Missouri River Trout Shop
The Lodge at Eagle Rock
The Henry’s Fork
Every year anglers from around the world travel to Idaho to fish its fabled waters. Idaho may boast a seemingly endless supply of fishable waters, but there are few, if any, that come close to having the notoriety and reputation of that of the Henry’s Fork. But once fall descends on the Henry’s Fork, Island Park empties of summer crowds, and anglers trade fly rods for rifles and bows, the fall season can be the perfect time to find some picky risers on vacant stretches of river in one of the West’s most spectacular landscapes.
In recent years, hatches of blue-winged olives have brought fish to the surface on the famous Railroad Ranch section of the Henry’s Fork. The larger rainbows in this stretch of river tend to focus on the mahogany duns that can be found intermixed with the prolific hatches of baetis. Mahogany duns are just that — mahogany in color, and usually a size 16. A sparkle dun with an olive, Antron shuck is a favorite of many anglers in pursuit of the mahogany dun hatch. But as is the case on other rivers, proper fly presentation is a necessity.
When water levels are relatively low during the fall months, trout are instinctually wary of overhead predators like osprey’s and eagles. Because trout are cautious this time of year, fly presentations, if possible, should made without stepping in the water. Be sure to utilize long light leaders on sections like the Ranch; make sure to stay patient and try to time presentations with each rise of the fish. The Ranch is not an easy section and landing a fish of any size in this section is something to raise a glass to!
Similar to Montana’s Bighorn and Missouri, the Henry’s Fork is inundated with weed beds that can make fishing challenging. Check flies regularly for weeds and vegetation and once hooked up with a trout, be sure to control the head with side pressure while steering the fish away from thick vegetation and avoiding any chance of the fly dislodging from its mouth.
Aside from the Ranch, the lower Henry’s Fork around Ashton and St. Anthony can be extremely productive in the short window before snow starts falling. The lower river is a terrific section and countless anglers and guides recommend it for the fall months. Not only can the streamer fishing be phenomenal, but a trophy-sized trout on a small dry is a unique opportunity.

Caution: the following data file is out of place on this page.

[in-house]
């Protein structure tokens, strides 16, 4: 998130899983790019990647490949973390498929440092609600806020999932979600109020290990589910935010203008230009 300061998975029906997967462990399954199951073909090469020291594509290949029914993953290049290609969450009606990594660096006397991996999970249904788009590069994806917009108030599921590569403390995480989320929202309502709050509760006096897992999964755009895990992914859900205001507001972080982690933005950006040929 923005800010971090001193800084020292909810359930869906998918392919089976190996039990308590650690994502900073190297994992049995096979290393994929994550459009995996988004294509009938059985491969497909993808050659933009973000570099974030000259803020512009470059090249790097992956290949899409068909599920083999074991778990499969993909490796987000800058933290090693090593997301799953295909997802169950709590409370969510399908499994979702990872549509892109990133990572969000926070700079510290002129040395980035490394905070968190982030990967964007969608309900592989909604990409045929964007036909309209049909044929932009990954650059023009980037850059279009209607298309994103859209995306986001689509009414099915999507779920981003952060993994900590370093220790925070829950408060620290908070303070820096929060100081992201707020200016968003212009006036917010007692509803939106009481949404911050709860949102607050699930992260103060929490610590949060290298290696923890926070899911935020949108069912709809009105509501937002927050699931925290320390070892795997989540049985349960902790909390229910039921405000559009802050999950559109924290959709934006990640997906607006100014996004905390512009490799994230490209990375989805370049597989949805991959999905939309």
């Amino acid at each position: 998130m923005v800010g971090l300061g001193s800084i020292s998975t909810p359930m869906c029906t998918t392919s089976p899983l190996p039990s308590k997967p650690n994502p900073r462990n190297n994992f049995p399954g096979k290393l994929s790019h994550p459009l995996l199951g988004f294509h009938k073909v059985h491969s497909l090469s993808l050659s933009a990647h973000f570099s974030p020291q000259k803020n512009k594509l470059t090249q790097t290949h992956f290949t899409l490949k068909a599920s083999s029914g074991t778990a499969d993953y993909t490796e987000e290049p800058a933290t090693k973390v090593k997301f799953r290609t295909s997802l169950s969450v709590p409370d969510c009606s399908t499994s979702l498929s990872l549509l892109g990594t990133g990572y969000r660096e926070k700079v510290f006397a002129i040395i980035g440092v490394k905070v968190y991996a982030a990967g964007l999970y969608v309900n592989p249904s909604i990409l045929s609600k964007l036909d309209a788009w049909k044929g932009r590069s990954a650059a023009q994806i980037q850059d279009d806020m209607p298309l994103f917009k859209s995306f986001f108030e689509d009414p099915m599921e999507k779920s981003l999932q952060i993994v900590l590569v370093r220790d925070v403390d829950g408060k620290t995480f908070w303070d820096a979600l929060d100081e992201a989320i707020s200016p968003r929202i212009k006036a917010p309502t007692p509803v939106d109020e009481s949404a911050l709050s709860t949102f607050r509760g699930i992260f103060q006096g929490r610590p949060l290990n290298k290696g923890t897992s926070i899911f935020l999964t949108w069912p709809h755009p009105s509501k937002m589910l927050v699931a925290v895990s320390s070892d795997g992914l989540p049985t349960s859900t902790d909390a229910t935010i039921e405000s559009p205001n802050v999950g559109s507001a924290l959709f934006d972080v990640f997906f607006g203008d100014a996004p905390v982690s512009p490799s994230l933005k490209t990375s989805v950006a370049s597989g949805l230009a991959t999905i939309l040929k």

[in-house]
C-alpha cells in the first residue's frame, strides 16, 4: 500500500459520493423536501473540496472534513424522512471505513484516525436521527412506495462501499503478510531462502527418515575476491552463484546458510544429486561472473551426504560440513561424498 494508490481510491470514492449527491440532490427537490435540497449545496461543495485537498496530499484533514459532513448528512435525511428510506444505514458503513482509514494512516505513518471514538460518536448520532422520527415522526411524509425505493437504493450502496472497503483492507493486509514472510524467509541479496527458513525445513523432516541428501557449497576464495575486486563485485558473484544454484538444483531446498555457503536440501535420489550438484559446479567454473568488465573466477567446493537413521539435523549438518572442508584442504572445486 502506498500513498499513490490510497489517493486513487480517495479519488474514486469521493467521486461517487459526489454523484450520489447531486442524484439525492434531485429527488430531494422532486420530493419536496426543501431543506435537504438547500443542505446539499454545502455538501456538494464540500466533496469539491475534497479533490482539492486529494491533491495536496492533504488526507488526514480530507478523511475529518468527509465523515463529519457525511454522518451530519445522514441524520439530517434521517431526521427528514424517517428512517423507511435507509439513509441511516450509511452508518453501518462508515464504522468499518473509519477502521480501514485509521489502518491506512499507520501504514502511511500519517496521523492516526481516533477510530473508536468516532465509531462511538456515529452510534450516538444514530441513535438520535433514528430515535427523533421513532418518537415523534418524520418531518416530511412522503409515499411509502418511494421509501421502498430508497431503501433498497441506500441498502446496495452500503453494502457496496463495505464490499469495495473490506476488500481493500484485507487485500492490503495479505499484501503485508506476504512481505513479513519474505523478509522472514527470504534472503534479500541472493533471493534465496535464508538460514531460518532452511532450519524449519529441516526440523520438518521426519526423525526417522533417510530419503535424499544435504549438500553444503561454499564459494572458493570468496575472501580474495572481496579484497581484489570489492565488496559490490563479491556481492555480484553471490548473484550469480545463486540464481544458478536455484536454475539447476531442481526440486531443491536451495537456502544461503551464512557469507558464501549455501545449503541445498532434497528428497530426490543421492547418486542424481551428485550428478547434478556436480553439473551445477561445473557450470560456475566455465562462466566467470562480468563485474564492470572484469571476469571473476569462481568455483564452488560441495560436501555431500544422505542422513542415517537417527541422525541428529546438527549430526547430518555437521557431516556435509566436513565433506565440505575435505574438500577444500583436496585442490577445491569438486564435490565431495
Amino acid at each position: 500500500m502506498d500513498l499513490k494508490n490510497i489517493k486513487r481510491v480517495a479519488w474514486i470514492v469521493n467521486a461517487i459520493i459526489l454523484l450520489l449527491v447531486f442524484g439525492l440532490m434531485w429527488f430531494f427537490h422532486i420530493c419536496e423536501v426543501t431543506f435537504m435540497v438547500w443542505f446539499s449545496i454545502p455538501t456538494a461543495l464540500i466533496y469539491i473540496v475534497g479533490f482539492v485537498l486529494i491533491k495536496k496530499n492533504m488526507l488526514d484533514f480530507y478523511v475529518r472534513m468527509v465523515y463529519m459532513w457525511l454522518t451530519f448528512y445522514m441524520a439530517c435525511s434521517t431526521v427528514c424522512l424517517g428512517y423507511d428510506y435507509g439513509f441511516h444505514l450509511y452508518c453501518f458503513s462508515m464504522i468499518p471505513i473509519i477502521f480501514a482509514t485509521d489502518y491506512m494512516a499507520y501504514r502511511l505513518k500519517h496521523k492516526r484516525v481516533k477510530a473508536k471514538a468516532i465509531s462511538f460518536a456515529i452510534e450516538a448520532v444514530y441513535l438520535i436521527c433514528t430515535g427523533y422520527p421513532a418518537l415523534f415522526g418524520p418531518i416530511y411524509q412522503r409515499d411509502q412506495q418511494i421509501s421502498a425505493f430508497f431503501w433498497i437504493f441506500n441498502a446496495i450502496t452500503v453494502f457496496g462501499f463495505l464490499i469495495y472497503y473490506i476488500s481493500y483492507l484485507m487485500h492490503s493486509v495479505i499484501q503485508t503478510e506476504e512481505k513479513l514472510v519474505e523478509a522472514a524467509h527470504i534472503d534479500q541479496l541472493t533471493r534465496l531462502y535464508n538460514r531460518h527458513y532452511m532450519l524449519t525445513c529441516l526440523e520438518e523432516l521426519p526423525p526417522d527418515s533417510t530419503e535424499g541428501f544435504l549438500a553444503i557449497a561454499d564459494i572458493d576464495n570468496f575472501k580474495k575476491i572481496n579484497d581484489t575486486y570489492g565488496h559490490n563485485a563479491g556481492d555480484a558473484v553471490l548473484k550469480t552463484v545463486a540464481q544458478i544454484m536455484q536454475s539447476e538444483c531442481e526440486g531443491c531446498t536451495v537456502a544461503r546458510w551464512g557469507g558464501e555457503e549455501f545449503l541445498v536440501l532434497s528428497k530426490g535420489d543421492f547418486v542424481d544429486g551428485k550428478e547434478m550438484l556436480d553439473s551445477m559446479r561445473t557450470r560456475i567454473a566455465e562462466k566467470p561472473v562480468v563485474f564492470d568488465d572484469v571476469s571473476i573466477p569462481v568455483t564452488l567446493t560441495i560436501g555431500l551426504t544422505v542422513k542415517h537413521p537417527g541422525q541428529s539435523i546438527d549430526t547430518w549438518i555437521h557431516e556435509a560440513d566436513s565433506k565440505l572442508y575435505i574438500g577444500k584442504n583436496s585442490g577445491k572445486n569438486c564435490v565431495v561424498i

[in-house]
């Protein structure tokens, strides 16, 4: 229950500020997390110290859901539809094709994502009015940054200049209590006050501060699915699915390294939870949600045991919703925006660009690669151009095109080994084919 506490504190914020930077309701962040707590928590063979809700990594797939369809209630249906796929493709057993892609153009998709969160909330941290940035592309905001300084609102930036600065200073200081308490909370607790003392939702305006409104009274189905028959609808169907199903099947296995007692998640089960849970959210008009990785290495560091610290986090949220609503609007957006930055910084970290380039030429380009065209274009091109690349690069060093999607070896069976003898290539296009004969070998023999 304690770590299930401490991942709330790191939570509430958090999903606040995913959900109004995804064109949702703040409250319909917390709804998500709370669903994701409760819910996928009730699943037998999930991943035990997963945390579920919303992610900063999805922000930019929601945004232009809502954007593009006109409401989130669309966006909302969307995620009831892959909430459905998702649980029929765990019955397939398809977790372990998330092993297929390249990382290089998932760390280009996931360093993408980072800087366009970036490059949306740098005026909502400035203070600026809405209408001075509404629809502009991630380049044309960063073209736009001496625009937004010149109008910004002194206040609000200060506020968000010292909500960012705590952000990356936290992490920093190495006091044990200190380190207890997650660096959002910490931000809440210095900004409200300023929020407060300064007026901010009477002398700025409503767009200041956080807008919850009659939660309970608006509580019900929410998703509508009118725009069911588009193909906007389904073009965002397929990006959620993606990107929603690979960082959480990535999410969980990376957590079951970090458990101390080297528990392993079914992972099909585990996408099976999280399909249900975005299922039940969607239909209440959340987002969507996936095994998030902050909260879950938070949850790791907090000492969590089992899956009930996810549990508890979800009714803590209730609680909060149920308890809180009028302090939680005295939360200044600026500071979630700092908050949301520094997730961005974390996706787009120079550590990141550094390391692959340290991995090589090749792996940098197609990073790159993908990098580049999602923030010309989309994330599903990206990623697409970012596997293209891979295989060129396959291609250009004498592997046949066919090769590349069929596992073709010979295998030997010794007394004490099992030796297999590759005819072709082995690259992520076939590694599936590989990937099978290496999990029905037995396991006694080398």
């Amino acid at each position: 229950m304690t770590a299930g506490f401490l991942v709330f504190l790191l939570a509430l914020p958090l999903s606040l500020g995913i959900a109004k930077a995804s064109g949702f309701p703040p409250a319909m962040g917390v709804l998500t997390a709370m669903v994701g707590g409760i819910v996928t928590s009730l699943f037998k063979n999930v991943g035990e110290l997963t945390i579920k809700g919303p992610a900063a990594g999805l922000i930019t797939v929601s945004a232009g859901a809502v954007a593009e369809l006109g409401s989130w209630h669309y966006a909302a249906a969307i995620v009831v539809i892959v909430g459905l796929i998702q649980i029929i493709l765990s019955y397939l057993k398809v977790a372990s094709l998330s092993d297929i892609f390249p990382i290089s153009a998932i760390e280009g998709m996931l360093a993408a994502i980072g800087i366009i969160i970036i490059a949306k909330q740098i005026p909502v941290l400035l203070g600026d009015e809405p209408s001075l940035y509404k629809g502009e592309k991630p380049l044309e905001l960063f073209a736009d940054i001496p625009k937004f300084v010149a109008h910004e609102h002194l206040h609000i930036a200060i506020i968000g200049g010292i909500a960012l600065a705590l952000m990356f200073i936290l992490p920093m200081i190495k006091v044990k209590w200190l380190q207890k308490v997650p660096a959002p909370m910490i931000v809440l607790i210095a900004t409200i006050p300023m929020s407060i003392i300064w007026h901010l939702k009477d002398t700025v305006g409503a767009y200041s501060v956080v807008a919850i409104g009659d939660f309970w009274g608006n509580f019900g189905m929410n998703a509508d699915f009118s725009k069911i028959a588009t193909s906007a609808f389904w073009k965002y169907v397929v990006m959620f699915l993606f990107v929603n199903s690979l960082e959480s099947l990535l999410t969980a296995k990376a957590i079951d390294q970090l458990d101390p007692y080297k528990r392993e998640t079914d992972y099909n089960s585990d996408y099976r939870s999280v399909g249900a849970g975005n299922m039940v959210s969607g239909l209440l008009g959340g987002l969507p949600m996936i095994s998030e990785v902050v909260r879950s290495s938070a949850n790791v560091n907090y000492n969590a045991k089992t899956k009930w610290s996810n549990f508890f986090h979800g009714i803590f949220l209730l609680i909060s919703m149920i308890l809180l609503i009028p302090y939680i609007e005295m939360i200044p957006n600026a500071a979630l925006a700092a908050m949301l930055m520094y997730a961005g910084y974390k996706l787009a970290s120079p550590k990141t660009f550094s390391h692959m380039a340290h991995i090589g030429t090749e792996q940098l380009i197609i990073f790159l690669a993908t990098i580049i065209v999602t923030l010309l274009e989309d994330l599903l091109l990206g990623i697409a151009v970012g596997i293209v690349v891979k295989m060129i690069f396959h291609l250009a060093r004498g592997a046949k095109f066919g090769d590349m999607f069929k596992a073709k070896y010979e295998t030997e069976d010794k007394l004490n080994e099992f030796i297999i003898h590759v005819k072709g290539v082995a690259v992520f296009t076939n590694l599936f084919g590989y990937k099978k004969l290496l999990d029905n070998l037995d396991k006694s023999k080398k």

Considered “The Last Frontier,” Alaska has a landmass larger than California, Texas, and Montana combined. The breathtaking landscapes give way to meandering rivers and endless miles of fishable water. July and August are considered the busy season, but for anglers seeking solitude, fall is the perfect time.
Not only are rivers less pressured, but by late season rainbow trout will have reached “football” sized proportions after gorging on salmon eggs, smolt, sculpins, and rodents. Once the first salmon start to die off in September rainbows can even be seen ripping flesh from the cararcasses, indulging themselves with the rich protein source throughout Alaska’s river systems. But it’s not only rainbow trout that benefit from the yearly salmon runs; Pacific Salmon reintroduce tremendous amounts of biomass and nutrients into Alaska’s ecosystems and sustain creatures big and small, throughout the entire food chain.
From the largest of grizzly bears to the smallest of sculpin, every participant in the ecosystem is in search of food before the onset of the long winter. Rainbow trout are no exception. Salmon eggs and flesh may provide easy meals but rainbows will still find streamers and mouse patterns irresistible. When water levels are low in the fall, anglers can even sight fish for large rainbows with streamers, mice, and egg patterns. Like a saltwater fish, Alaskan rainbows will peel off line testing drag systems and straining 7 and 8WT rods.
Since most of an Alaskan trout’s fall diet consists of protein-rich foods such as salmon flesh, anglers should utilize pink and white bunny fur flesh patterns. Bunny fur offers some options and can be fished in a variety of ways. Many larger trout in search of a big meal will find bunny fur incredibly appetizing. A larger “dolly llama” pattern in the white/ pink colorway is a great option; it can be dead drifted, swung, or stripped. Other dolly llama color options such as black/ white are yearlong producers. Additionally, swinging smaller intruder-style streamers can also prove very effective in certain situations.
Alaska is famous among fly fishermen for its late-fall opportunities to fish with a mouse pattern for large trout. The Mr. Hankey is a favorite option: it skates and floats well and the fur and whiskers on the underbelly give it lifelike motion. Deer hair variations with a wider profile can also work well and push more water than the Mr. Hankey. Anglers should note that Alaskan trout tend to react more so to disturbances in the water than to fly coloration or pattern details. But don’t think mouse fishing is easy.
Mouse fishing can be a frustrating pursuit as trout will strike or “nip” patterns to first stun the mouse before making a full eat. Early hook sets are common and patient anglers will find more success waiting for the second hard take before ever setting the hook. The trailer hook underneath the main fly body can be advantageous in getting more fish to hand. Sure signs of a great day mousing are teeth marks and scars across the top of a mouse pattern!